Horizontal drilling into shale rock using multiple fractures (fracs) has "clearly" changed the game for the U.S. natural gas industry, but the drilling process also has the potential to give conventional gas formations, like tight gas sands, an economic boost, Raymond James & Associates Inc. said last week.
Shale gas production, up to now the primary user of horizontal drilling, accounts for only about 11% of current U.S. gas output, wrote Raymond James analysts J. Marshall Adkins and Kevin Smith. "Therefore, a vast amount of the U.S.'s natural gas production still comes from vertical wells." However, "we expect to see the horizontal rigs continue to grow as a percentage of total rig count as more and more operators develop their nonshale asset base with horizontal rigs."
The domestic horizontal gas rig count has begun to crowd out vertical rigs, noted the duo. "In early 2007 horizontal rigs made up less that 20% of the rig count. Today of the 1,017 rigs working, 43% are horizontal rigs."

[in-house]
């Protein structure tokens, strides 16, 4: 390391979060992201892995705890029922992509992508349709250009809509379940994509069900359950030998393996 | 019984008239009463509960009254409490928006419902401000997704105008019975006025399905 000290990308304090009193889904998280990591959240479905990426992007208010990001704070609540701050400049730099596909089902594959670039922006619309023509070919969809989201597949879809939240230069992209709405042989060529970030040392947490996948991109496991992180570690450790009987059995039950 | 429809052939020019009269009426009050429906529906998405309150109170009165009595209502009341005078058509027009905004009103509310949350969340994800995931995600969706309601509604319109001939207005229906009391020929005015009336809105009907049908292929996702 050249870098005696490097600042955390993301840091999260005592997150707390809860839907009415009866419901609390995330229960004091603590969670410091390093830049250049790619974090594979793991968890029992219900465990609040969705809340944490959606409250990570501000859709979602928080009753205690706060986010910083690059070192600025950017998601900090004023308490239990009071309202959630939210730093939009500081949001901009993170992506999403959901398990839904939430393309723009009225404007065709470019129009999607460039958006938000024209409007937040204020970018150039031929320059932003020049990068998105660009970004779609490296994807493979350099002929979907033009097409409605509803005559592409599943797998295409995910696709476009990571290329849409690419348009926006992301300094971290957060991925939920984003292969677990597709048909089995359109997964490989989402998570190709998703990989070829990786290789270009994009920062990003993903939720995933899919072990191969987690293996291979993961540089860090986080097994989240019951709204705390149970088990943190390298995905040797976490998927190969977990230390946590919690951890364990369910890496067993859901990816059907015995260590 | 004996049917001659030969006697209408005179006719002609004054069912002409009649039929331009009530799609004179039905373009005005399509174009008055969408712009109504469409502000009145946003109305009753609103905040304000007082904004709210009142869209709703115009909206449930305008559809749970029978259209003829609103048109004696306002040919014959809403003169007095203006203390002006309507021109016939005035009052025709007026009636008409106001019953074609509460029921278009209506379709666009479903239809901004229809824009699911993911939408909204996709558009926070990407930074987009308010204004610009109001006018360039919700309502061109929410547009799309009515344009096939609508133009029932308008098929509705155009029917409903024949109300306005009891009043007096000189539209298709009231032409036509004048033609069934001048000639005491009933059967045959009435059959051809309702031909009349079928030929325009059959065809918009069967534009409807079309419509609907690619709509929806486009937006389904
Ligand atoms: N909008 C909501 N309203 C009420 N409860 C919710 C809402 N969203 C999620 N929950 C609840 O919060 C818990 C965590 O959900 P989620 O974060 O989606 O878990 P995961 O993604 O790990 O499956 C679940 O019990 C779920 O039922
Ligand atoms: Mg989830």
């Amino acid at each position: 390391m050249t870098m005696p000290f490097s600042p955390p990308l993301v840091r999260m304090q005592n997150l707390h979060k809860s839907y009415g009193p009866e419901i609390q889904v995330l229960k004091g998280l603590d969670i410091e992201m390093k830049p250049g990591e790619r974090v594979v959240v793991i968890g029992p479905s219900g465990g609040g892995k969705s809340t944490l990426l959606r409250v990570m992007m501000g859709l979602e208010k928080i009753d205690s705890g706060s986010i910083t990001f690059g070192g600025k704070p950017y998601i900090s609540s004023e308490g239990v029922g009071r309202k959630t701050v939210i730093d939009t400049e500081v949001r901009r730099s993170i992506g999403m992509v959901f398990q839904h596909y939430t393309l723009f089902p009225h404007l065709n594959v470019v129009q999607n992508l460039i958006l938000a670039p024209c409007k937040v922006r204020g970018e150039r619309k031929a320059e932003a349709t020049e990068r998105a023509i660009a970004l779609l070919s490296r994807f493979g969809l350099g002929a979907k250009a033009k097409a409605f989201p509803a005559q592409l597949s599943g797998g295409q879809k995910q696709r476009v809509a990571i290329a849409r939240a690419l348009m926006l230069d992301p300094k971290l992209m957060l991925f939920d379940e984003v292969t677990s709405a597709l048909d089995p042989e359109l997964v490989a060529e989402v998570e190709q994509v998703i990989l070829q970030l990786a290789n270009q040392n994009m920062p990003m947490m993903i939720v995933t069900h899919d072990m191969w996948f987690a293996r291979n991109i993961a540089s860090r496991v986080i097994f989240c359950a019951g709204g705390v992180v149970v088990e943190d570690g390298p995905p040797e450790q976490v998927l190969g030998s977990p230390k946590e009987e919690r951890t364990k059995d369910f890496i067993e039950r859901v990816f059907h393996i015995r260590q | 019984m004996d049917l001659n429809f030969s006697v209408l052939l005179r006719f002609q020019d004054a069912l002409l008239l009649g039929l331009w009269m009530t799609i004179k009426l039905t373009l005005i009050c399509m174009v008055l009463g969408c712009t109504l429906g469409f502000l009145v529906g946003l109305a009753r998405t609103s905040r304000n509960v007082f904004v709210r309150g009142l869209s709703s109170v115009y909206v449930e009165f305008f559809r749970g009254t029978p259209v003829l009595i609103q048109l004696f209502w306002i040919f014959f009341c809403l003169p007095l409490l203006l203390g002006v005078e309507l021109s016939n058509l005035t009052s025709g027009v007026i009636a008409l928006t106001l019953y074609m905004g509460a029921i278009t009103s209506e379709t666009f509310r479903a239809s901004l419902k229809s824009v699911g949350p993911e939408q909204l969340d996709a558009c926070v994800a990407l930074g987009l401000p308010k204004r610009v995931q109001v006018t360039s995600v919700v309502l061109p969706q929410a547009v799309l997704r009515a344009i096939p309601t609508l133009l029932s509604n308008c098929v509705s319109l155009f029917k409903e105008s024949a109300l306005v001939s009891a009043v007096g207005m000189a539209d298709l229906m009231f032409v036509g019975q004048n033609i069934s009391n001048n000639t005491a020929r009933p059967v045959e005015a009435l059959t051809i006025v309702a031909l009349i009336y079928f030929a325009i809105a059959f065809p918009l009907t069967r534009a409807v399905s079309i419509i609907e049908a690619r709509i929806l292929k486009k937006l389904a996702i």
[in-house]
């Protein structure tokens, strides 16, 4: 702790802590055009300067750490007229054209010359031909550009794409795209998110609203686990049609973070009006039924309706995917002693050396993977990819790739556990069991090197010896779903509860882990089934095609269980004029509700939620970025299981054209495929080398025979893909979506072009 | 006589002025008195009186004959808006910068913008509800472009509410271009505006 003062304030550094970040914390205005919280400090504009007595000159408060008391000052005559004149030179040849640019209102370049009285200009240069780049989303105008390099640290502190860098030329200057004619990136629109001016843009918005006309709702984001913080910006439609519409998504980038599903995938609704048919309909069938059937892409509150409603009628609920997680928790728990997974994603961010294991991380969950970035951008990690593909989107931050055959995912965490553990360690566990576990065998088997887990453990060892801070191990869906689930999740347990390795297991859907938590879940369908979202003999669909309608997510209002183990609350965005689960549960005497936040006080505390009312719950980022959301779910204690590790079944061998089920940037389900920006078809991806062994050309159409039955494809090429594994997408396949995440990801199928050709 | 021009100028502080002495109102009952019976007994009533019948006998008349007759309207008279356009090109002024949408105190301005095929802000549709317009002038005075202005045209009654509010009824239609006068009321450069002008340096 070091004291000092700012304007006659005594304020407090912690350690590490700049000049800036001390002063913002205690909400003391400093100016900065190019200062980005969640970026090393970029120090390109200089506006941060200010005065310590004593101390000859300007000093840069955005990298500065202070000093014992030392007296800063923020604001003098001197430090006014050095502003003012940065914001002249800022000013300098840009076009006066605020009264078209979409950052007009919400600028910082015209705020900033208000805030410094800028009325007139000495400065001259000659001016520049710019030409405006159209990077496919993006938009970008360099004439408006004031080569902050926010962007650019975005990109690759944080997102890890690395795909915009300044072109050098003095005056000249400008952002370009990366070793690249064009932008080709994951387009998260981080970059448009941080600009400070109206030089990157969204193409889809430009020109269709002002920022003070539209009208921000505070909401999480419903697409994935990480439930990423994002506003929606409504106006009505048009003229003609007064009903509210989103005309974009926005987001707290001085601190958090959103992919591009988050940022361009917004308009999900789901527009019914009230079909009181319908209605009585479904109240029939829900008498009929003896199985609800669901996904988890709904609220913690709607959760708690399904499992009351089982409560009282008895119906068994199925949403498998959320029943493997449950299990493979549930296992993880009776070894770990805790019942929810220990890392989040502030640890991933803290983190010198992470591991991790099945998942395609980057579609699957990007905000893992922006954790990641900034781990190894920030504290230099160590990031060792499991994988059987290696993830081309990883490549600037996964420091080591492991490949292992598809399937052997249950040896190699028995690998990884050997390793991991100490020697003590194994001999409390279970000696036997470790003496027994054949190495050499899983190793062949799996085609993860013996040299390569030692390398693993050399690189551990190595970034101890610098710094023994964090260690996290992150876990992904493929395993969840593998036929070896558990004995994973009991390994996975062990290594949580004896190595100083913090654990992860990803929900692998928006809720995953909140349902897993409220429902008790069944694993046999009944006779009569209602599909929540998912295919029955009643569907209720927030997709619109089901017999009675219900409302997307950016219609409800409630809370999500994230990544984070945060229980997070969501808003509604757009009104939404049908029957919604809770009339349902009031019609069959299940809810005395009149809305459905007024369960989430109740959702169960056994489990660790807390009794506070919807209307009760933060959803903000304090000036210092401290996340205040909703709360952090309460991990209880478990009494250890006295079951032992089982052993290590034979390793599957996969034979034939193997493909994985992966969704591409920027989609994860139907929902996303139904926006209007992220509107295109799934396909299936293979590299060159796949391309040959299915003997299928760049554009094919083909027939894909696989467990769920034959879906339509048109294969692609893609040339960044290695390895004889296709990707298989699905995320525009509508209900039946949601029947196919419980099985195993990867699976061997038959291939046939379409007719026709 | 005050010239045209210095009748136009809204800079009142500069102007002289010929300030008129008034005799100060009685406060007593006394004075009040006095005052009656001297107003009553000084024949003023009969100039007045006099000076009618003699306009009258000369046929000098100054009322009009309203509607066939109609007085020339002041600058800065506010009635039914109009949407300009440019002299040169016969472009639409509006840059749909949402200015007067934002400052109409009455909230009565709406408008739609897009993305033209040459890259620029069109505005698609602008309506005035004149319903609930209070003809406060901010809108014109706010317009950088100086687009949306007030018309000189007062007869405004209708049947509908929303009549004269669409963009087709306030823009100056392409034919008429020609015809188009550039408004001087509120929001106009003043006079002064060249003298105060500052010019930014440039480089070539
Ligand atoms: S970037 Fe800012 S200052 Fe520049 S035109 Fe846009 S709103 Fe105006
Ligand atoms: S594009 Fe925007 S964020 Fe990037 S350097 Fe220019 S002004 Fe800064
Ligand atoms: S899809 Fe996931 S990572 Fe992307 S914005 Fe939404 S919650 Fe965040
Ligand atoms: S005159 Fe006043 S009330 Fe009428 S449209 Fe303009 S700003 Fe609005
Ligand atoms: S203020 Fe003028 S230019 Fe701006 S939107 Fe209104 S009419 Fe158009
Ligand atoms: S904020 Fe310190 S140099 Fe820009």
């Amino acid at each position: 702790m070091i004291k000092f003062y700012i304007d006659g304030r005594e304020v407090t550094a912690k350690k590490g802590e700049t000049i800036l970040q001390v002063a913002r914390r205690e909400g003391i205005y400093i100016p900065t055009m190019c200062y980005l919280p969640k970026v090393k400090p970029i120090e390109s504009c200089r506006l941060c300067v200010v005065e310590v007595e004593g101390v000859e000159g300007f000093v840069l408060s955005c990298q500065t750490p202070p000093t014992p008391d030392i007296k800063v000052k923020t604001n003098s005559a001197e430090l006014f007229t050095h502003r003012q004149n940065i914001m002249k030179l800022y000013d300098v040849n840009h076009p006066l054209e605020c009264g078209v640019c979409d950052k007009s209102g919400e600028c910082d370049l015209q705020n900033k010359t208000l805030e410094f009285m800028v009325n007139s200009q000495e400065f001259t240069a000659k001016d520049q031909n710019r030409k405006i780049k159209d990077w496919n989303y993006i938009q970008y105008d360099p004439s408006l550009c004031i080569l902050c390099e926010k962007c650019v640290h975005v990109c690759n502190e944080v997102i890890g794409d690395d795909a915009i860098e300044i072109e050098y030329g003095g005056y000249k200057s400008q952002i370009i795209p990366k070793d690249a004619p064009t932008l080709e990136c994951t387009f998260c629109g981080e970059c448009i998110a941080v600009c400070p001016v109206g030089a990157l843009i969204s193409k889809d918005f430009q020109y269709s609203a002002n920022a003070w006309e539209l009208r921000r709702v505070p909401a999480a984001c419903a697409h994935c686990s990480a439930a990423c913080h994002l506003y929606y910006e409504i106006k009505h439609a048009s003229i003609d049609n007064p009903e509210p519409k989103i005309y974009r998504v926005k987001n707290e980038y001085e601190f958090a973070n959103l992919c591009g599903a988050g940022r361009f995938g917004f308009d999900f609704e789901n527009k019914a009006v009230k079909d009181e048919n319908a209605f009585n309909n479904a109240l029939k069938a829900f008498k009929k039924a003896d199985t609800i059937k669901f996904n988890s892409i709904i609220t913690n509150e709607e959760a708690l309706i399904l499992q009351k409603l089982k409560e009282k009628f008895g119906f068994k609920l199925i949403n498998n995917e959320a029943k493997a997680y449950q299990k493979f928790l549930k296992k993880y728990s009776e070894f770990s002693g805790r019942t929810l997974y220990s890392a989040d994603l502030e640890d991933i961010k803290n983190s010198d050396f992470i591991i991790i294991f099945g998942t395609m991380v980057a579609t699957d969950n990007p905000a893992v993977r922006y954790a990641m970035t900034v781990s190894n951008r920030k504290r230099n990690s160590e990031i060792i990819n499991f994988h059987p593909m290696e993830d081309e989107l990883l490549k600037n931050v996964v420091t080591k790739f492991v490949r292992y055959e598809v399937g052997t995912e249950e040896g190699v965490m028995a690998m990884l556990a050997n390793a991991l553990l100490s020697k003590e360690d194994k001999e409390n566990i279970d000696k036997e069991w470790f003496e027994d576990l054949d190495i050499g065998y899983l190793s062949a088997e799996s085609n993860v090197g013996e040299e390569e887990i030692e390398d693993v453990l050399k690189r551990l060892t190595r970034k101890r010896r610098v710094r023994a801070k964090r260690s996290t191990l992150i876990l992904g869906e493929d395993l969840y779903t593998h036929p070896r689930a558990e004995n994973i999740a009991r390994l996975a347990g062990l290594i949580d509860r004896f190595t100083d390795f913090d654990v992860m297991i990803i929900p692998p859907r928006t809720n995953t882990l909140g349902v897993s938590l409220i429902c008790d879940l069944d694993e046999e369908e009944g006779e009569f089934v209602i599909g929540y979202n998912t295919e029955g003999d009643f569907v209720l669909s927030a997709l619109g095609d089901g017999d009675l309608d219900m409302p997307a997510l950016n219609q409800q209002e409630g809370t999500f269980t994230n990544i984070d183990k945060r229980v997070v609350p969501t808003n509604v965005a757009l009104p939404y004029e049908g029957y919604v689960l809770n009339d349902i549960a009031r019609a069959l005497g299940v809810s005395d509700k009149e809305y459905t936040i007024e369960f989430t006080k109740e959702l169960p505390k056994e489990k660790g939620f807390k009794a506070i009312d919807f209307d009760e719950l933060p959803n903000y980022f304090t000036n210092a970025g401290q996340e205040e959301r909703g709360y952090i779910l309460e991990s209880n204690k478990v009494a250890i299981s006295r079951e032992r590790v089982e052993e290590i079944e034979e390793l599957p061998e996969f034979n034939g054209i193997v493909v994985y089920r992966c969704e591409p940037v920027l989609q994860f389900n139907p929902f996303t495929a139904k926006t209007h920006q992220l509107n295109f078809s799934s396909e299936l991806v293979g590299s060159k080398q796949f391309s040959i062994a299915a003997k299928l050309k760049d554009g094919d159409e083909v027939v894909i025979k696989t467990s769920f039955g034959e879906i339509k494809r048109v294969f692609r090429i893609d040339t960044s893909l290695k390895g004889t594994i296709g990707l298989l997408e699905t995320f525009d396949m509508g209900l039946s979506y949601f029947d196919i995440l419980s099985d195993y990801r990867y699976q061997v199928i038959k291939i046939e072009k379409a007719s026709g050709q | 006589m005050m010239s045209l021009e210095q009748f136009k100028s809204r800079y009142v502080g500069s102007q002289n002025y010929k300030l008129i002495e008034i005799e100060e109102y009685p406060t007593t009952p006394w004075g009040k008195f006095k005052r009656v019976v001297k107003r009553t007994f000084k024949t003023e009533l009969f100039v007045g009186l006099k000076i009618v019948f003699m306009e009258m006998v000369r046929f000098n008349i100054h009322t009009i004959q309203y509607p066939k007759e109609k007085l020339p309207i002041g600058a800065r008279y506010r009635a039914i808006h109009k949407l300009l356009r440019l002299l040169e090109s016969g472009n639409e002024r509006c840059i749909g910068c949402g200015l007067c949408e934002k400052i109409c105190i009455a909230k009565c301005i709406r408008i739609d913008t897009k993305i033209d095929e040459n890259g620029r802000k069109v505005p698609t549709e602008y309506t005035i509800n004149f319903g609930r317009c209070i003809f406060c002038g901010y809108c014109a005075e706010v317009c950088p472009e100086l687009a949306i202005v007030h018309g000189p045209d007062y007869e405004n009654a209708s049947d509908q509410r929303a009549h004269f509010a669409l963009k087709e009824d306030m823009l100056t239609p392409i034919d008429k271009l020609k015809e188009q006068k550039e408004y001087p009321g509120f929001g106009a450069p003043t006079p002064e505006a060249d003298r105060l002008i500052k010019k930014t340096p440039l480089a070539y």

To confirm the potential of horizontal drilling over vertical drilling, the Raymond James team recently studied "hundreds of public company reports" to ascertain how much the economics may have improved.
"We found that, on average, the horizontal wells cost two to three times more than verticals and ultimately recovered three to five times more gas," wrote Adkins and his colleague.
More important, they said, "it appears that the horizontals are recovering the reserves faster," with average initial production rates three-and-a-half times higher for the horizontals, "which should improve the net present value of the horizontal wells. The scary thing is that more than one of these plays is in early stages (like the Haynesville and Marcellus shales), which gives a prelude of the amount of gas set to enter the markets."
Petroleum engineers have known that horizontal drilling could outperform vertical wells "in almost all situations," but it took gains in technology to make it more economical, and "horizontals with multiple frac jobs should outperform their vertical counterparts with just one frac job," they wrote. "The next logical step is an increase in horizontal drilling on traditional reservoirs...
"Now that the early obstacles of compliancy and expensive horizontal rig rates have been removed (down roughly 40-50% from the peak in 4Q2008), we are starting to see more operators develop their traditionally vertical plays on a horizontal basis." Two plays likely to benefit from the horizontal techniques in tight sands are two plays in Texas: the Cotton Valley in East Texas and the Granite Wash in the Texas Panhandle, said the analysts.
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